Aaron Fyfe – Ten Songs [Tentman]

Dunblane’s Aaron Fyfe is a man and a guitar, with a stripped back sound and voice laden with emotion, who delivers intoxicating tracks in his superb debut album Ten Songs.

Rarely does an artist arrive on the scene with a sound as complete and mature as this collection and his songs are full of a soul-bearing beauty, allowing the listener to connect deeply with the record.


His lyrics are honest and simple and his every word paints a story with his soulful lyrical delivery.

Having spoken to the man himself, he comes across as a bit of a hippy troubadour, basing himself in Cornwall for the surfing and touring his songs in a beat up campervan.

He happily tells me that he recorded the album in three weeks and although an album is “never really finished” sometimes you have just got let it out there.

‘Campfires’ kicks the album off in a mellow mood; a yearning anti-love song, it is wonderfully simple and subtly melancholy.

Strumming guitar and soft lyrics eventually come on strong with a gentle drum beat fading in.

Second track ‘Love That’s Lost’ has a stronger feel to it, but remains delicate with a picked melody interspersing the rhythm.

Gentle love song ‘Rabbits’ continues the soulful folky vibe with the delicious lyric “if I had one more day, I would pick the day you decided to stay,” simple percussion accompanies guitar with Fyfe’s voice almost floating the track along.

‘All These Days are Changing’, written in the aftermath of the referendum is, as Fyfe explains, “non-political” and instead tells a tale of modern Scotland.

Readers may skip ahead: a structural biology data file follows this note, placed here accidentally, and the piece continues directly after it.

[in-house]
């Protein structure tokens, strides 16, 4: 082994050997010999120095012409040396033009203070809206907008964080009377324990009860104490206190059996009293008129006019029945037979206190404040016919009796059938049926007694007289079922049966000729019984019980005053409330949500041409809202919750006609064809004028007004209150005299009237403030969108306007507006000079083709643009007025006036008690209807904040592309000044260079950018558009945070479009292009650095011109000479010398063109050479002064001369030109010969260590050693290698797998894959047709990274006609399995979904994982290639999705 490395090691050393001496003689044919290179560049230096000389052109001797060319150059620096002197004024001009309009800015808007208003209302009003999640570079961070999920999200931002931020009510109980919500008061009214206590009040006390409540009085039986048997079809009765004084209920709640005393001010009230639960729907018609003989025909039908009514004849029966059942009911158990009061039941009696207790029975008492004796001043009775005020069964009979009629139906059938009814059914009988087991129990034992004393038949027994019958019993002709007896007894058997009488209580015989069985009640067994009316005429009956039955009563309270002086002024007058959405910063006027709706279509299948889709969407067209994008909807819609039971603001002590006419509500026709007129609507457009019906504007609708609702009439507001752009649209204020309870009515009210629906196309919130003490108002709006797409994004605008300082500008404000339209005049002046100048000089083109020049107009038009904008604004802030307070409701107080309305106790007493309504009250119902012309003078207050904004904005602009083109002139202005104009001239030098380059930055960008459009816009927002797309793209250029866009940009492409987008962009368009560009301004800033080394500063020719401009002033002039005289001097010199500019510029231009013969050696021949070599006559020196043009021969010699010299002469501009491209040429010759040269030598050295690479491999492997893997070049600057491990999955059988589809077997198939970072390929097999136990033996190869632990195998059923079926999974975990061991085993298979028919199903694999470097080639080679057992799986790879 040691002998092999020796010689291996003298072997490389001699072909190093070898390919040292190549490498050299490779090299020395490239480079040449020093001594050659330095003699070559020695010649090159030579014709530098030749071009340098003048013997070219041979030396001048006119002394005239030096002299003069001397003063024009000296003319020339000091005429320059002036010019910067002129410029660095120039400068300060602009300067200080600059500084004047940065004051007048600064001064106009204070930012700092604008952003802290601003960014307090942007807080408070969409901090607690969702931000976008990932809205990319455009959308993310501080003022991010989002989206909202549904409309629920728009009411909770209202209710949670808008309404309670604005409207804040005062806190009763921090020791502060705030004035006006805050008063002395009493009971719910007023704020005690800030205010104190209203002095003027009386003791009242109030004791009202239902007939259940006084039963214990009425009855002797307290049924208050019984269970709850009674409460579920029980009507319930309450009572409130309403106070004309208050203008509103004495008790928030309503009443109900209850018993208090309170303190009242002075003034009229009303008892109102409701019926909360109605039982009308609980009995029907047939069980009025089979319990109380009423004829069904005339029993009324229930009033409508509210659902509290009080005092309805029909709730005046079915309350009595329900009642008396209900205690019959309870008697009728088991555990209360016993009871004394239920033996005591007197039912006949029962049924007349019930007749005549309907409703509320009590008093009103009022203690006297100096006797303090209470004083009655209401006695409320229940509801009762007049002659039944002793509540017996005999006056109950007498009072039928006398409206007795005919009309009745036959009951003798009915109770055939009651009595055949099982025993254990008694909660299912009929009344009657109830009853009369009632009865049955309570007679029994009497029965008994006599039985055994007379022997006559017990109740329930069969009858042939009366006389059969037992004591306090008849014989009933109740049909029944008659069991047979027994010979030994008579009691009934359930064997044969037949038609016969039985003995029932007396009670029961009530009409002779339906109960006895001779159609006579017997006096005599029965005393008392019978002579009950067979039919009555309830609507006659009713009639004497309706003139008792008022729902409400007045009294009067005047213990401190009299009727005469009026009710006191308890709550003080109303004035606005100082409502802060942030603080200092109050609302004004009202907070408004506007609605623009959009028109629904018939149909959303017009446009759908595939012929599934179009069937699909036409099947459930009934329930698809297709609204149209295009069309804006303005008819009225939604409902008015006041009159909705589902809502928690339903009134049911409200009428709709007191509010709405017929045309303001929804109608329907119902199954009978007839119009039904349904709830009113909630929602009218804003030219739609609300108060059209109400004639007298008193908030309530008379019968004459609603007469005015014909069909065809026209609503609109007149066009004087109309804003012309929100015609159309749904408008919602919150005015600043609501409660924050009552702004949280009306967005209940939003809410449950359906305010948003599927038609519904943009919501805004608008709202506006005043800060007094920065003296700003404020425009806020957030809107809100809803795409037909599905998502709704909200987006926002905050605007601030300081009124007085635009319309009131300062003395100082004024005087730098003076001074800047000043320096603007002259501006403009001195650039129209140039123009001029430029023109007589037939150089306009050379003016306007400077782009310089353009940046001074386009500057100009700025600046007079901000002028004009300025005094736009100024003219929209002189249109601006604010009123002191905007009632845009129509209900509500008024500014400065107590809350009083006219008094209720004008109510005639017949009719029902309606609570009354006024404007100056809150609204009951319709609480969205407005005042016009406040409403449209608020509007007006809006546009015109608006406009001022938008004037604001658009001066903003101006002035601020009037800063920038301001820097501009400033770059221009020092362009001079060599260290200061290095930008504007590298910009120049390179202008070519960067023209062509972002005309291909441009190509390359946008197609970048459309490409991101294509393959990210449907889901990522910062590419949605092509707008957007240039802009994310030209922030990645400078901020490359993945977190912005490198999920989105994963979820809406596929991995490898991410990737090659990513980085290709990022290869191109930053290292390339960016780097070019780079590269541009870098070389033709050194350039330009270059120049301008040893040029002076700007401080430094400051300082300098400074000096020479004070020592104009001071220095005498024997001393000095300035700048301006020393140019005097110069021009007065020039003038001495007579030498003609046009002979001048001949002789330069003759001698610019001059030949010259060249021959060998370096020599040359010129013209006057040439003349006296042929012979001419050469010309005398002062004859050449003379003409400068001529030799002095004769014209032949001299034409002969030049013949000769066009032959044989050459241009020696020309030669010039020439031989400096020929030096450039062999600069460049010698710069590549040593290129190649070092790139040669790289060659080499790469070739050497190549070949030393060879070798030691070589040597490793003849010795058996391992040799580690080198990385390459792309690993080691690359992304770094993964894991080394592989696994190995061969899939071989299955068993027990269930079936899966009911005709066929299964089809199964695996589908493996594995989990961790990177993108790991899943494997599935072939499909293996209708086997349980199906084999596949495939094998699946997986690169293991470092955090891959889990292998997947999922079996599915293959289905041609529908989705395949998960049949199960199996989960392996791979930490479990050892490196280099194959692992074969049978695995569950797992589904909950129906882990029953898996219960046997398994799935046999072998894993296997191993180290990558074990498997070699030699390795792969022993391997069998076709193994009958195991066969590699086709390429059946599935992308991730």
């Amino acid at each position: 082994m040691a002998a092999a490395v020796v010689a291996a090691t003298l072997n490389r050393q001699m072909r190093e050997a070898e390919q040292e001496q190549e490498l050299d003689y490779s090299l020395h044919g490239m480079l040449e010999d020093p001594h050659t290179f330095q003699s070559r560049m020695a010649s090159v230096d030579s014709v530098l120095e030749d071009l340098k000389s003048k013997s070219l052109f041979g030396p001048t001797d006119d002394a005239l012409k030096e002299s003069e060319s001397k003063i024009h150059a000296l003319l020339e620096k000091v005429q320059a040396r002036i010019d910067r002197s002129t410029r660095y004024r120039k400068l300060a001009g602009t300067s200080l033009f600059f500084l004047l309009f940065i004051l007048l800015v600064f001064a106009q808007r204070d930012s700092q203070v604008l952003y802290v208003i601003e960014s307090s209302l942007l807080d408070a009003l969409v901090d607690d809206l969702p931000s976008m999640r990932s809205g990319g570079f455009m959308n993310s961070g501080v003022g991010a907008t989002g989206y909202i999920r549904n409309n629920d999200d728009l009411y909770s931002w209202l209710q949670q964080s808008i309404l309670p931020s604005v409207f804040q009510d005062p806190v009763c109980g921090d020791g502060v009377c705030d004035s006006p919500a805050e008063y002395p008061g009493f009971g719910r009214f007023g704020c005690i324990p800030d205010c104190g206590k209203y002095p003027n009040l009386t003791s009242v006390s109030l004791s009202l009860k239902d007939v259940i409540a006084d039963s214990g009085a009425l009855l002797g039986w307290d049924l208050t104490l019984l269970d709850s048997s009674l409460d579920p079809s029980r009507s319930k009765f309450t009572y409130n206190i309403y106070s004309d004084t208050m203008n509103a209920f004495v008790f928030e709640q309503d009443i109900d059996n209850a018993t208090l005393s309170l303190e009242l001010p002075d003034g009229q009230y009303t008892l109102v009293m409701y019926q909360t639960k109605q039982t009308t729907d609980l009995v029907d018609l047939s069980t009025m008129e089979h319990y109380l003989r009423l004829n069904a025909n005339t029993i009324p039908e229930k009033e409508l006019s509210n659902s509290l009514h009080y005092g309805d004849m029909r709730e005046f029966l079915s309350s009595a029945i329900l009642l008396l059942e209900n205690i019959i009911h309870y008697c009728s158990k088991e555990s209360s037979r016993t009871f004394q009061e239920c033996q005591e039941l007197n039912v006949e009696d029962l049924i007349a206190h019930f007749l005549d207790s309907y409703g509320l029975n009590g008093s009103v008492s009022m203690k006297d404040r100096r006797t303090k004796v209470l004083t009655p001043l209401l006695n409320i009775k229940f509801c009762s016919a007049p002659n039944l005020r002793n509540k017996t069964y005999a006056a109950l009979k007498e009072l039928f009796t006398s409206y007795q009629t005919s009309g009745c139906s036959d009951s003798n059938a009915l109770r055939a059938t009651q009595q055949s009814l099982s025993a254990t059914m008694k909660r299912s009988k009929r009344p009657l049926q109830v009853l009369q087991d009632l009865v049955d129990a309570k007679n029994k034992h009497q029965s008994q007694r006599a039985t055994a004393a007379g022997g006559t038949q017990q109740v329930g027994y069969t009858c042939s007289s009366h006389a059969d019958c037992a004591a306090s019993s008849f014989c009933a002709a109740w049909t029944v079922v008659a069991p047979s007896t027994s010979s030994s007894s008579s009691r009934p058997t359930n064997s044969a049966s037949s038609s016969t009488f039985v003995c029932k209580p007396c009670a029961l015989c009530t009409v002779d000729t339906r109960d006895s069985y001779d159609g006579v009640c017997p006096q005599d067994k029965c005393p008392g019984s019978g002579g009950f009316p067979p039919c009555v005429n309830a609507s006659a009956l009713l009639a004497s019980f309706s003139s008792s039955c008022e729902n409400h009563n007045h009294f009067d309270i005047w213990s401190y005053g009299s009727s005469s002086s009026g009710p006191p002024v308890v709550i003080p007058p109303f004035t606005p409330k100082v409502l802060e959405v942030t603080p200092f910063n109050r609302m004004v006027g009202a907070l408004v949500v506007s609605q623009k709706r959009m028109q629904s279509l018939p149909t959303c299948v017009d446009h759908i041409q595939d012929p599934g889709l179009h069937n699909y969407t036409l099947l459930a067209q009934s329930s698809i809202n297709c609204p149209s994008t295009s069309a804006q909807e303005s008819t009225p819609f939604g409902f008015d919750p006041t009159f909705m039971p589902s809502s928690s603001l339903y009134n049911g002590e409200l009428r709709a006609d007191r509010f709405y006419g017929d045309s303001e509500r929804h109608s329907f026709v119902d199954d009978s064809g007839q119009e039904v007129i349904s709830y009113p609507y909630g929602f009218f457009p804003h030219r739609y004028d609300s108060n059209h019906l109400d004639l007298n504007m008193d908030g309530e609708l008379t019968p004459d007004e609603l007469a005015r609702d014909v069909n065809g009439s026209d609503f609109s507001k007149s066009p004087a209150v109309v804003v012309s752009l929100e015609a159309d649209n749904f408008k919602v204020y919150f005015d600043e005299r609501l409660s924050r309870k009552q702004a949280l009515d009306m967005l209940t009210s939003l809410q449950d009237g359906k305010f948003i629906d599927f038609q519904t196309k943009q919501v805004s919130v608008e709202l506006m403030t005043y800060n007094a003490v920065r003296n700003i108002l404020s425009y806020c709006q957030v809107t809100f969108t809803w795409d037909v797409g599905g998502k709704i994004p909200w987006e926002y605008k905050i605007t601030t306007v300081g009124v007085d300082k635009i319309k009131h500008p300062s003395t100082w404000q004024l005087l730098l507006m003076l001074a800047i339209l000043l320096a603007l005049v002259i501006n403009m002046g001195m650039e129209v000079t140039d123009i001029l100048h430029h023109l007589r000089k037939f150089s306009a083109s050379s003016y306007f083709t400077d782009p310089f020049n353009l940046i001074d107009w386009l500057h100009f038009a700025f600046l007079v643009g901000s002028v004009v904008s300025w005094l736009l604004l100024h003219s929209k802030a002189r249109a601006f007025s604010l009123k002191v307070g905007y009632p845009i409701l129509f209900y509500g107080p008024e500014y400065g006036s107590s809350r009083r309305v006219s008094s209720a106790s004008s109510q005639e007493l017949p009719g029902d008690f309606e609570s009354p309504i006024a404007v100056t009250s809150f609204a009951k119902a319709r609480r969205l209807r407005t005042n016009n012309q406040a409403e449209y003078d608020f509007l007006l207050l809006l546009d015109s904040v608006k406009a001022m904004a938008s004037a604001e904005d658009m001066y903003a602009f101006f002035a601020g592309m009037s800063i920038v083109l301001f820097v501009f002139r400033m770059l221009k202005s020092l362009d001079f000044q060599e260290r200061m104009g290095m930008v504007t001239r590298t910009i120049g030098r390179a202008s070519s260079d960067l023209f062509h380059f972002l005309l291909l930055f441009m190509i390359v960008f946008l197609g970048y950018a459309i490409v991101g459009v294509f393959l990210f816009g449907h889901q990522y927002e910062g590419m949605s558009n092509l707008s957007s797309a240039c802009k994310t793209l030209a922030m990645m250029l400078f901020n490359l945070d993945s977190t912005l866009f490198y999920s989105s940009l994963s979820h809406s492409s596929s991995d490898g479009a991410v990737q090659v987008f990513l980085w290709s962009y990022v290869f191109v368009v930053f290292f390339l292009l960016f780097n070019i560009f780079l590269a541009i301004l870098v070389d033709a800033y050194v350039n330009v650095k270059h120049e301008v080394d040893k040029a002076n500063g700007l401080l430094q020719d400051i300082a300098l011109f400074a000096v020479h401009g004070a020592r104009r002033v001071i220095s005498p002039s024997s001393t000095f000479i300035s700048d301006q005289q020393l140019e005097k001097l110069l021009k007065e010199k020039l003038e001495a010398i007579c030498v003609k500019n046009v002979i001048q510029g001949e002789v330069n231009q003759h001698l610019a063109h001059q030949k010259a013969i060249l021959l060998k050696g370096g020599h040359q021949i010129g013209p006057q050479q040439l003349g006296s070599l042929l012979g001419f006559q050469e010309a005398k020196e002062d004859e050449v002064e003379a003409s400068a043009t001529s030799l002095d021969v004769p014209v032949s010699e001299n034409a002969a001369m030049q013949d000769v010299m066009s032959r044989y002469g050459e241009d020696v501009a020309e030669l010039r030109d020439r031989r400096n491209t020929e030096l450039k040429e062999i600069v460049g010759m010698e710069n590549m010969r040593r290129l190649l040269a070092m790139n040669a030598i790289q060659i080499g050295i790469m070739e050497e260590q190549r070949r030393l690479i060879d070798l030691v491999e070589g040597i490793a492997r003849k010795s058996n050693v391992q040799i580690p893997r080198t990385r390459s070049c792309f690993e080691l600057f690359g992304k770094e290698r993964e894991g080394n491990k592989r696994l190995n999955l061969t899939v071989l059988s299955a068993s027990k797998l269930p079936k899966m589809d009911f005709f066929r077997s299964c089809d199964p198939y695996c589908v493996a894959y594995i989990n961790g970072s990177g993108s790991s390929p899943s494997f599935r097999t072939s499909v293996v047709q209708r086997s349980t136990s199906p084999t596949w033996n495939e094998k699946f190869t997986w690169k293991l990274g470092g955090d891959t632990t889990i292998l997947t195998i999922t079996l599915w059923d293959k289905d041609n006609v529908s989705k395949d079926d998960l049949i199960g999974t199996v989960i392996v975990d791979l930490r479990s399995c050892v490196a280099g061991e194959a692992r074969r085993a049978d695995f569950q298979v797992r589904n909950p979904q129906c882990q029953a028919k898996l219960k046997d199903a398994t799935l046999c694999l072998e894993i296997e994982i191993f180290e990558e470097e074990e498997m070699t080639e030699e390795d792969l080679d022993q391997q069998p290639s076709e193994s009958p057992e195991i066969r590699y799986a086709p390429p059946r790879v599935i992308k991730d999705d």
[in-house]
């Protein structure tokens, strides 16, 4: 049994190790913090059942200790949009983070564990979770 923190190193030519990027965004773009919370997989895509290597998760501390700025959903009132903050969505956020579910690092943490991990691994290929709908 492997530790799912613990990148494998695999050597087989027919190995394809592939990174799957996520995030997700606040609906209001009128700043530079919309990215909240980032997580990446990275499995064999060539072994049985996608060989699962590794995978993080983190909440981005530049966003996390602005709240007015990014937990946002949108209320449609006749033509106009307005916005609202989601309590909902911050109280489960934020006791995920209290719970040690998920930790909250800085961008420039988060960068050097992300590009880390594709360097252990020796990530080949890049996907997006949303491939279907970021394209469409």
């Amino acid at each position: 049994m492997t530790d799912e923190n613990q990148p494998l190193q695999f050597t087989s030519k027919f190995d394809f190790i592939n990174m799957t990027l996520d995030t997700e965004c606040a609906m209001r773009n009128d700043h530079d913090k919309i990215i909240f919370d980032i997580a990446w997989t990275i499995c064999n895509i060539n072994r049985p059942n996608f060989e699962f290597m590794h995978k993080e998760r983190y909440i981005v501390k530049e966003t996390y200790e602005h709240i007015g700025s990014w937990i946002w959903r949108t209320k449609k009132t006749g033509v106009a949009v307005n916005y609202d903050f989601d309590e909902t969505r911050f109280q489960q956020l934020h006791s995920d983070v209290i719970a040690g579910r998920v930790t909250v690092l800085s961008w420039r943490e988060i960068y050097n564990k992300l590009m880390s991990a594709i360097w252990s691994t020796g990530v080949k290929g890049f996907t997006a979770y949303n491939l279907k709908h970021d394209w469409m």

With an upbeat feel and introducing electric guitar it feels almost revolutionary and harks back to the protest songs of Dylan.

The upbeat mood continues with ‘Something Real’, a duet about a dying relationship in which he shares vocal responsibility with a female singer, with who he bats lines back and forth in a verbal sparring match.

Emotion drips from ‘In Your Stead’, written for his grandfather it portrays final moments and promises.

An accordion provides a sad tone and Fyfe pours feelings through the lyrics in a real heart-tugging track; it’s impossible not to connect with the singer and this is a stand out.

Melodic yet disconsolate ‘Letting Go’ is a classical tale of ending a relationship, but has a delightful modern twist in the lyrics.

A flourish of guitar introduces the almost cold lyrics with the gut-wrenching punch of “if loves not for me it’s certainly not for you,” clearly painting the tale of the track.

Fyfe’s voice is wonderfully illustrated in ‘Rocking Chair’, don’t get me wrong he is not the best singer out there but he has soul and emotion and he knows how to deliver his lyrics to best effect; this song is the perfect tonic, timed to lift the mood of the album.

‘Dirty Glass’ has an American folk twang to it and almost doffs a cap Creedence Clearwater Revival and bands of that ilk and final track ‘On The Road’ brings the curtain down with a warm song of enduring love and human spirit.

Aaron Fyfe slots cleanly into the genre of singer-songwriter folk, he does it better than most and this album is a real charmer.

One man and a guitar types are a dime a dozen, but when the music is delivered to this standard success is bound to follow.

Words: Peter Dorrington


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